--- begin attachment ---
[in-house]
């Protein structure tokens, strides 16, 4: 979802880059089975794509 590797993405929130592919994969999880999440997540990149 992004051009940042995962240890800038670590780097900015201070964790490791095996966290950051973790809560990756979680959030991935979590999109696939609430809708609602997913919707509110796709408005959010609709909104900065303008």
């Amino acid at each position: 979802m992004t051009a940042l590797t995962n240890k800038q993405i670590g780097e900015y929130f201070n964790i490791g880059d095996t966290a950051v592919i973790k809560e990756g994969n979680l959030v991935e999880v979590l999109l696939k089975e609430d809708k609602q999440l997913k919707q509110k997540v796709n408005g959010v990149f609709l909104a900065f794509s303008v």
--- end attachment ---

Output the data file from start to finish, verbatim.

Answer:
[in-house]
């Protein structure tokens, strides 16, 4: 979802880059089975794509 590797993405929130592919994969999880999440997540990149 992004051009940042995962240890800038670590780097900015201070964790490791095996966290950051973790809560990756979680959030991935979590999109696939609430809708609602997913919707509110796709408005959010609709909104900065303008």
């Amino acid at each position: 979802m992004t051009a940042l590797t995962n240890k800038q993405i670590g780097e900015y929130f201070n964790i490791g880059d095996t966290a950051v592919i973790k809560e990756g994969n979680l959030v991935e999880v979590l999109l696939k089975e609430d809708k609602q999440l997913k919707q509110k997540v796709n408005g959010v990149f609709l909104a900065f794509s303008v």